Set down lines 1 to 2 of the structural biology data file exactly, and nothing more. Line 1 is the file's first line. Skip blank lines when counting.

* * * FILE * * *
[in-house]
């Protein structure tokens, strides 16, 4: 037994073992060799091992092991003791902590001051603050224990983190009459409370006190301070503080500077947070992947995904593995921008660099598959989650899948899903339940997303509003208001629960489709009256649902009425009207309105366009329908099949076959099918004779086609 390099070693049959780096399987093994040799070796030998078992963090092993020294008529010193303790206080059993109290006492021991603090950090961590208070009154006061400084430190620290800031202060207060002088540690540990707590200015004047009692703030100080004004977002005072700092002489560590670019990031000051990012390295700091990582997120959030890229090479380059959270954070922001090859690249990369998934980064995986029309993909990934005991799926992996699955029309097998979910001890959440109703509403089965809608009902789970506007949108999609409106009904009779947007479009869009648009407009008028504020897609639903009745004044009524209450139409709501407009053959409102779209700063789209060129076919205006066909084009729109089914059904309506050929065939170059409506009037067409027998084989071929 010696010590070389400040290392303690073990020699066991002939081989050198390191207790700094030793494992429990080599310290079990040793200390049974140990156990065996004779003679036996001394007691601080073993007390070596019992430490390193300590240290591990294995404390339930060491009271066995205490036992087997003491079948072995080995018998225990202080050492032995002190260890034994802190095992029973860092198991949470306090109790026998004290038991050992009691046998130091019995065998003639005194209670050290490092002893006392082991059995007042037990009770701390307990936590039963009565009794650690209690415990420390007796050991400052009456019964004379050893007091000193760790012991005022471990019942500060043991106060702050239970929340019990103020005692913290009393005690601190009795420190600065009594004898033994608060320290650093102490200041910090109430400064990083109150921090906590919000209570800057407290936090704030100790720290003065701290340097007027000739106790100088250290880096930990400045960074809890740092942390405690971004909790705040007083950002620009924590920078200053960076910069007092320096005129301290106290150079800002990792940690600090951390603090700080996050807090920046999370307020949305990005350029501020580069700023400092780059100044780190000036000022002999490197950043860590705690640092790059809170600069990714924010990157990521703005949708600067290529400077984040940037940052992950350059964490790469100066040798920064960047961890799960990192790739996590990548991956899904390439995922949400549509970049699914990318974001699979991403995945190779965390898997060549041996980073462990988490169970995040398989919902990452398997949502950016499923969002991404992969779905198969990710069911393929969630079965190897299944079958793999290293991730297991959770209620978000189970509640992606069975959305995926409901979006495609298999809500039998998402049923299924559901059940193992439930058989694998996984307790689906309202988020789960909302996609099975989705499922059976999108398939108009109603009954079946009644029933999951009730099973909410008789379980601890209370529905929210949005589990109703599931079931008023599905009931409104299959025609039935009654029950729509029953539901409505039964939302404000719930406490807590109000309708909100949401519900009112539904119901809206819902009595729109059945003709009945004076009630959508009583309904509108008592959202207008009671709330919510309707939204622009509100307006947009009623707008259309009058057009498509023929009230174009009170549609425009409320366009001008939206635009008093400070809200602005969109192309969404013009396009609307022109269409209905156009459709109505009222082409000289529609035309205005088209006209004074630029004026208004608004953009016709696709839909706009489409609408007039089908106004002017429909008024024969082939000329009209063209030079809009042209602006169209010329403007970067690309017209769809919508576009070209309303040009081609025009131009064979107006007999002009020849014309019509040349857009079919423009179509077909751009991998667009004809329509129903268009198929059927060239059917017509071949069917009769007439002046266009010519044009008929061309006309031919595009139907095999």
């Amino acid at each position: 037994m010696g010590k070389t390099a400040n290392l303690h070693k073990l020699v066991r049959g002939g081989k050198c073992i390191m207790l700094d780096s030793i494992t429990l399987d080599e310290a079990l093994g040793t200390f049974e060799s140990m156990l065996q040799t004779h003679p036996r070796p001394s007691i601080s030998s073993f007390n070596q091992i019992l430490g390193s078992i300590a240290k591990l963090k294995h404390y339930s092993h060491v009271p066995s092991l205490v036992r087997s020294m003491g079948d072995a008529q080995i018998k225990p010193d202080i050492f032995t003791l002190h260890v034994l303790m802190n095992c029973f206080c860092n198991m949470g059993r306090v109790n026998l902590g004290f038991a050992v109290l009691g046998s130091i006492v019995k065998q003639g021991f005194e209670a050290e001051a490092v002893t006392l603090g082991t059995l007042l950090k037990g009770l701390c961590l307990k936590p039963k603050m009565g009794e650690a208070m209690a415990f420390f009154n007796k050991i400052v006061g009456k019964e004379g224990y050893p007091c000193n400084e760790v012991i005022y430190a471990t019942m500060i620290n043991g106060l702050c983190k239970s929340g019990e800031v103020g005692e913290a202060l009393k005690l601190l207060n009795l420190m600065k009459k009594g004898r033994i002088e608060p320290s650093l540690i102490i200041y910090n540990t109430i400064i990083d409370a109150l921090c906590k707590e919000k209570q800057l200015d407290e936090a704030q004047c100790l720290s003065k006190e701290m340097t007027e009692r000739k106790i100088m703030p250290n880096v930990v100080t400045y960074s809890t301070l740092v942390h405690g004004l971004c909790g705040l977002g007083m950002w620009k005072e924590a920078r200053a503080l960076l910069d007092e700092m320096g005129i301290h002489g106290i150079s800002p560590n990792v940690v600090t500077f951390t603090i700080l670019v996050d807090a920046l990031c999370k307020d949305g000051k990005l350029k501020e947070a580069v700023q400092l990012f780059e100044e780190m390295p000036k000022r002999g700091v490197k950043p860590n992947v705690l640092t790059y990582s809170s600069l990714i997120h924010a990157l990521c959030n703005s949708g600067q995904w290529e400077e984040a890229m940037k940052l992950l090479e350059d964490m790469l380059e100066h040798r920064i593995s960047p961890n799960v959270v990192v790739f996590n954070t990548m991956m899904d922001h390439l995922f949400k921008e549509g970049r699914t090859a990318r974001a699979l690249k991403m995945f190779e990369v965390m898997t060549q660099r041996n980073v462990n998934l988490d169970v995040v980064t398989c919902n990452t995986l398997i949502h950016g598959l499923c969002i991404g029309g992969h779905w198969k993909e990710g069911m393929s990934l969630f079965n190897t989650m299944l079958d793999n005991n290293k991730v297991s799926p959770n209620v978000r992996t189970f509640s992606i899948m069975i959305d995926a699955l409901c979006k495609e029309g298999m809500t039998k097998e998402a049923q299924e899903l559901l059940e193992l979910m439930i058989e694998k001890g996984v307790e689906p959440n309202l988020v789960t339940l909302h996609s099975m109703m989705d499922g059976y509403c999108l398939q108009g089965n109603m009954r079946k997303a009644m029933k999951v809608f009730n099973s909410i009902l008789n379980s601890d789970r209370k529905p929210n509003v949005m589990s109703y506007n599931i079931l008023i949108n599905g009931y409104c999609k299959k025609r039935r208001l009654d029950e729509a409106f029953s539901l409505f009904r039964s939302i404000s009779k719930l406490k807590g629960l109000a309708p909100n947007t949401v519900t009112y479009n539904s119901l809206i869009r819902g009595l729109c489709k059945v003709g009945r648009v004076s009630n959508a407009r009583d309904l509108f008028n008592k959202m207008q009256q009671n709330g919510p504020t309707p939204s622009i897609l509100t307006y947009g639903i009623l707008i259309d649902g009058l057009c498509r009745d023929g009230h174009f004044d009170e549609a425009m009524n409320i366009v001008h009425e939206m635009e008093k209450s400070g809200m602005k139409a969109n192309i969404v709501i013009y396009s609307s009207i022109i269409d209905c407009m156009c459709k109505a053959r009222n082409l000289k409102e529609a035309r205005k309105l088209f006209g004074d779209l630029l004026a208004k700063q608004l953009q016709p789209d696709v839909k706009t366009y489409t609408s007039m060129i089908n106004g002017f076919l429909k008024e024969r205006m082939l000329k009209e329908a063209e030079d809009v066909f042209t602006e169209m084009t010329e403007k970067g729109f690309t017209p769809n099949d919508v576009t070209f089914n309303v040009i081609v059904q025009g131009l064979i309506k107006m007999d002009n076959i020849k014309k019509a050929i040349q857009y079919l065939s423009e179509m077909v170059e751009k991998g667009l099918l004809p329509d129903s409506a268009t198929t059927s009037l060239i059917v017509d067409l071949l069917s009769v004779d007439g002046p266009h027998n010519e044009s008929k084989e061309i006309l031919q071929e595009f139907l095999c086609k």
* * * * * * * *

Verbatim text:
[in-house]
């Protein structure tokens, strides 16, 4: 037994073992060799091992092991003791902590001051603050224990983190009459409370006190301070503080500077947070992947995904593995921008660099598959989650899948899903339940997303509003208001629960489709009256649902009425009207309105366009329908099949076959099918004779086609 390099070693049959780096399987093994040799070796030998078992963090092993020294008529010193303790206080059993109290006492021991603090950090961590208070009154006061400084430190620290800031202060207060002088540690540990707590200015004047009692703030100080004004977002005072700092002489560590670019990031000051990012390295700091990582997120959030890229090479380059959270954070922001090859690249990369998934980064995986029309993909990934005991799926992996699955029309097998979910001890959440109703509403089965809608009902789970506007949108999609409106009904009779947007479009869009648009407009008028504020897609639903009745004044009524209450139409709501407009053959409102779209700063789209060129076919205006066909084009729109089914059904309506050929065939170059409506009037067409027998084989071929 010696010590070389400040290392303690073990020699066991002939081989050198390191207790700094030793494992429990080599310290079990040793200390049974140990156990065996004779003679036996001394007691601080073993007390070596019992430490390193300590240290591990294995404390339930060491009271066995205490036992087997003491079948072995080995018998225990202080050492032995002190260890034994802190095992029973860092198991949470306090109790026998004290038991050992009691046998130091019995065998003639005194209670050290490092002893006392082991059995007042037990009770701390307990936590039963009565009794650690209690415990420390007796050991400052009456019964004379050893007091000193760790012991005022471990019942500060043991106060702050239970929340019990103020005692913290009393005690601190009795420190600065009594004898033994608060320290650093102490200041910090109430400064990083109150921090906590919000209570800057407290936090704030100790720290003065701290340097007027000739106790100088250290880096930990400045960074809890740092942390405690971004909790705040007083950002620009924590920078200053960076910069007092320096005129301290106290150079800002990792940690600090951390603090700080996050807090920046999370307020949305990005350029501020580069700023400092780059100044780190000036000022002999490197950043860590705690640092790059809170600069990714924010990157990521703005949708600067290529400077984040940037940052992950350059964490790469100066040798920064960047961890799960990192790739996590990548991956899904390439995922949400549509970049699914990318974001699979991403995945190779965390898997060549041996980073462990988490169970995040398989919902990452398997949502950016499923969002991404992969779905198969990710069911393929969630079965190897299944079958793999290293991730297991959770209620978000189970509640992606069975959305995926409901979006495609298999809500039998998402049923299924559901059940193992439930058989694998996984307790689906309202988020789960909302996609099975989705499922059976999108398939108009109603009954079946009644029933999951009730099973909410008789379980601890209370529905929210949005589990109703599931079931008023599905009931409104299959025609039935009654029950729509029953539901409505039964939302404000719930406490807590109000309708909100949401519900009112539904119901809206819902009595729109059945003709009945004076009630959508009583309904509108008592959202207008009671709330919510309707939204622009509100307006947009009623707008259309009058057009498509023929009230174009009170549609425009409320366009001008939206635009008093400070809200602005969109192309969404013009396009609307022109269409209905156009459709109505009222082409000289529609035309205005088209006209004074630029004026208004608004953009016709696709839909706009489409609408007039089908106004002017429909008024024969082939000329009209063209030079809009042209602006169209010329403007970067690309017209769809919508576009070209309303040009081609025009131009064979107006007999002009020849014309019509040349857009079919423009179509077909751009991998667009004809329509129903268009198929059927060239059917017509071949069917009769007439002046266009010519044009008929061309006309031919595009139907095999």